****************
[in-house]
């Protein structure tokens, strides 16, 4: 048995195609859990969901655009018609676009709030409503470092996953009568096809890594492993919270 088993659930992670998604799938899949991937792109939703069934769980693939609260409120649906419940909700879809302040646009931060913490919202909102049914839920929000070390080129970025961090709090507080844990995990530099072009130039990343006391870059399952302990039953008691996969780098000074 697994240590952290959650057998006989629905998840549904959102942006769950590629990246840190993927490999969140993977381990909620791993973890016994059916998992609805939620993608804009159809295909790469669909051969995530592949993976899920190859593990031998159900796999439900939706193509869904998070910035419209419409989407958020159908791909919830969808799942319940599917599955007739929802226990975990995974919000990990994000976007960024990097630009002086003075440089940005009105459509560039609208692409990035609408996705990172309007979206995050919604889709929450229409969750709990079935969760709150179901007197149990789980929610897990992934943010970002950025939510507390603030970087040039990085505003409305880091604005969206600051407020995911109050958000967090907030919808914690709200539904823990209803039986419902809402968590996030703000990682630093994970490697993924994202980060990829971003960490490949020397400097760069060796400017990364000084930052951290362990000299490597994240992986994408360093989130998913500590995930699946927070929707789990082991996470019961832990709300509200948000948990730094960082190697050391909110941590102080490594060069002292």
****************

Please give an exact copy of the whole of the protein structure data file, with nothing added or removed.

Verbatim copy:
[in-house]
């Protein structure tokens, strides 16, 4: 048995195609859990969901655009018609676009709030409503470092996953009568096809890594492993919270 088993659930992670998604799938899949991937792109939703069934769980693939609260409120649906419940909700879809302040646009931060913490919202909102049914839920929000070390080129970025961090709090507080844990995990530099072009130039990343006391870059399952302990039953008691996969780098000074 697994240590952290959650057998006989629905998840549904959102942006769950590629990246840190993927490999969140993977381990909620791993973890016994059916998992609805939620993608804009159809295909790469669909051969995530592949993976899920190859593990031998159900796999439900939706193509869904998070910035419209419409989407958020159908791909919830969808799942319940599917599955007739929802226990975990995974919000990990994000976007960024990097630009002086003075440089940005009105459509560039609208692409990035609408996705990172309007979206995050919604889709929450229409969750709990079935969760709150179901007197149990789980929610897990992934943010970002950025939510507390603030970087040039990085505003409305880091604005969206600051407020995911109050958000967090907030919808914690709200539904823990209803039986419902809402968590996030703000990682630093994970490697993924994202980060990829971003960490490949020397400097760069060796400017990364000084930052951290362990000299490597994240992986994408360093989130998913500590995930699946927070929707789990082991996470019961832990709300509200948000948990730094960082190697050391909110941590102080490594060069002292």